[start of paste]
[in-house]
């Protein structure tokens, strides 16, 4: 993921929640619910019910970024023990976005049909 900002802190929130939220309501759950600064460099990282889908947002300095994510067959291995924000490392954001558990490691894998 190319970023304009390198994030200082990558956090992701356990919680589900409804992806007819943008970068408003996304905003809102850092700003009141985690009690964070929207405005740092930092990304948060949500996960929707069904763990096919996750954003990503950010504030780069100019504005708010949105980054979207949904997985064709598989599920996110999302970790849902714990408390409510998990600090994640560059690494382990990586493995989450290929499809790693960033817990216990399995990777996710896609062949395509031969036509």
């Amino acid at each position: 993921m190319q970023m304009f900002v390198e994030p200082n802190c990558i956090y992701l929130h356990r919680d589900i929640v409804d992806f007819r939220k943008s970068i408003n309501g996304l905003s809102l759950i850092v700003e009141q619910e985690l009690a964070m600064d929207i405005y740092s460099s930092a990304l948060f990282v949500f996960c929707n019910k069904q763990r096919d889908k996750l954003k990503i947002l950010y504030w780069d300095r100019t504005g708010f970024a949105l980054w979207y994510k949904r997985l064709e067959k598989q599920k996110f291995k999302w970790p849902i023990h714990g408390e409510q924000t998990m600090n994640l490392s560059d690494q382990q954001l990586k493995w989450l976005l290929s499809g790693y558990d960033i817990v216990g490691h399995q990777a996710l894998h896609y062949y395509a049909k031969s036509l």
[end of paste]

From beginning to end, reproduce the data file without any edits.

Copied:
[in-house]
């Protein structure tokens, strides 16, 4: 993921929640619910019910970024023990976005049909 900002802190929130939220309501759950600064460099990282889908947002300095994510067959291995924000490392954001558990490691894998 190319970023304009390198994030200082990558956090992701356990919680589900409804992806007819943008970068408003996304905003809102850092700003009141985690009690964070929207405005740092930092990304948060949500996960929707069904763990096919996750954003990503950010504030780069100019504005708010949105980054979207949904997985064709598989599920996110999302970790849902714990408390409510998990600090994640560059690494382990990586493995989450290929499809790693960033817990216990399995990777996710896609062949395509031969036509």
């Amino acid at each position: 993921m190319q970023m304009f900002v390198e994030p200082n802190c990558i956090y992701l929130h356990r919680d589900i929640v409804d992806f007819r939220k943008s970068i408003n309501g996304l905003s809102l759950i850092v700003e009141q619910e985690l009690a964070m600064d929207i405005y740092s460099s930092a990304l948060f990282v949500f996960c929707n019910k069904q763990r096919d889908k996750l954003k990503i947002l950010y504030w780069d300095r100019t504005g708010f970024a949105l980054w979207y994510k949904r997985l064709e067959k598989q599920k996110f291995k999302w970790p849902i023990h714990g408390e409510q924000t998990m600090n994640l490392s560059d690494q382990q954001l990586k493995w989450l976005l290929s499809g790693y558990d960033i817990v216990g490691h399995q990777a996710l894998h896609y062949y395509a049909k031969s036509l």